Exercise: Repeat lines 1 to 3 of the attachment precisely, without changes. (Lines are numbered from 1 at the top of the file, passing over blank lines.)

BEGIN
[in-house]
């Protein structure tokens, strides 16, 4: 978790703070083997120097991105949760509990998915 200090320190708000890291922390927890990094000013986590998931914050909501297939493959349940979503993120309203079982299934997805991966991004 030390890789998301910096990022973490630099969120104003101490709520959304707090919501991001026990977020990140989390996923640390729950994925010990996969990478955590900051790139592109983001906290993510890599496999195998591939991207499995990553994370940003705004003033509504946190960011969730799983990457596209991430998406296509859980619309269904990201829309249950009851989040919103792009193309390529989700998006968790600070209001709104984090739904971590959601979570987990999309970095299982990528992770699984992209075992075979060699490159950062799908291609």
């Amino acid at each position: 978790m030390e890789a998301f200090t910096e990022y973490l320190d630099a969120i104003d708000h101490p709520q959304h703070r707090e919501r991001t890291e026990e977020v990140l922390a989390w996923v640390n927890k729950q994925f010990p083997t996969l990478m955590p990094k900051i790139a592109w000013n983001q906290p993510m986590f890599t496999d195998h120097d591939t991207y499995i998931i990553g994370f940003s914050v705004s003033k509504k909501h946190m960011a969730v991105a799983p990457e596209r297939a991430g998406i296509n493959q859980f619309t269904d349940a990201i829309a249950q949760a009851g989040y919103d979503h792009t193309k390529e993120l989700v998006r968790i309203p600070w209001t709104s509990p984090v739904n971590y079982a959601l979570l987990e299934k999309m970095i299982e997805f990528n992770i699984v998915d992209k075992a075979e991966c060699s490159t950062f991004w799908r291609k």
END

[in-house]
């Protein structure tokens, strides 16, 4: 978790703070083997120097991105949760509990998915 200090320190708000890291922390927890990094000013986590998931914050909501297939493959349940979503993120309203079982299934997805991966991004 030390890789998301910096990022973490630099969120104003101490709520959304707090919501991001026990977020990140989390996923640390729950994925010990996969990478955590900051790139592109983001906290993510890599496999195998591939991207499995990553994370940003705004003033509504946190960011969730799983990457596209991430998406296509859980619309269904990201829309249950009851989040919103792009193309390529989700998006968790600070209001709104984090739904971590959601979570987990999309970095299982990528992770699984992209075992075979060699490159950062799908291609």
């Amino acid at each position: 978790m030390e890789a998301f200090t910096e990022y973490l320190d630099a969120i104003d708000h101490p709520q959304h703070r707090e919501r991001t890291e026990e977020v990140l922390a989390w996923v640390n927890k729950q994925f010990p083997t996969l990478m955590p990094k900051i790139a592109w000013n983001q906290p993510m986590f890599t496999d195998h120097d591939t991207y499995i998931i990553g994370f940003s914050v705004s003033k509504k909501h946190m960011a969730v991105a799983p990457e596209r297939a991430g998406i296509n493959q859980f619309t269904d349940a990201i829309a249950q949760a009851g989040y919103d979503h792009t193309k390529e993120l989700v998006r968790i309203p600070w209001t709104s509990p984090v739904n971590y079982a959601l979570l987990e299934k999309m970095i299982e997805f990528n992770i699984v998915d992209k075992a075979e991966c060699s490159t950062f991004w799908r291609k």